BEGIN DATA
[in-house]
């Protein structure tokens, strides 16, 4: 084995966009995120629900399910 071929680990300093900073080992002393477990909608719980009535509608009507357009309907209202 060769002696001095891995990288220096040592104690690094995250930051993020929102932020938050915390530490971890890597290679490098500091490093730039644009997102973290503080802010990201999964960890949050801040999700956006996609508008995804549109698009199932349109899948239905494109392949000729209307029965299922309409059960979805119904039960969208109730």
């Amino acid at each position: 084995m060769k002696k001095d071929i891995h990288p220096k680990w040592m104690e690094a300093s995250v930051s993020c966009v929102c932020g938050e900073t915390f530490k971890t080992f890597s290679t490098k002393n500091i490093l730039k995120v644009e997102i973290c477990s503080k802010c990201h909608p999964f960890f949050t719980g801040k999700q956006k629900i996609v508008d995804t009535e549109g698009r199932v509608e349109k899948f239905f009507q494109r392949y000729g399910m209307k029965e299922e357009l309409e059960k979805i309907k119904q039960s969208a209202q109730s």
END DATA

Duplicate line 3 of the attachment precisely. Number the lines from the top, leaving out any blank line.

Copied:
């Amino acid at each position: 084995m060769k002696k001095d071929i891995h990288p220096k680990w040592m104690e690094a300093s995250v930051s993020c966009v929102c932020g938050e900073t915390f530490k971890t080992f890597s290679t490098k002393n500091i490093l730039k995120v644009e997102i973290c477990s503080k802010c990201h909608p999964f960890f949050t719980g801040k999700q956006k629900i996609v508008d995804t009535e549109g698009r199932v509608e349109k899948f239905f009507q494109r392949y000729g399910m209307k029965e299922e357009l309409e059960k979805i309907k119904q039960s969208a209202q109730s």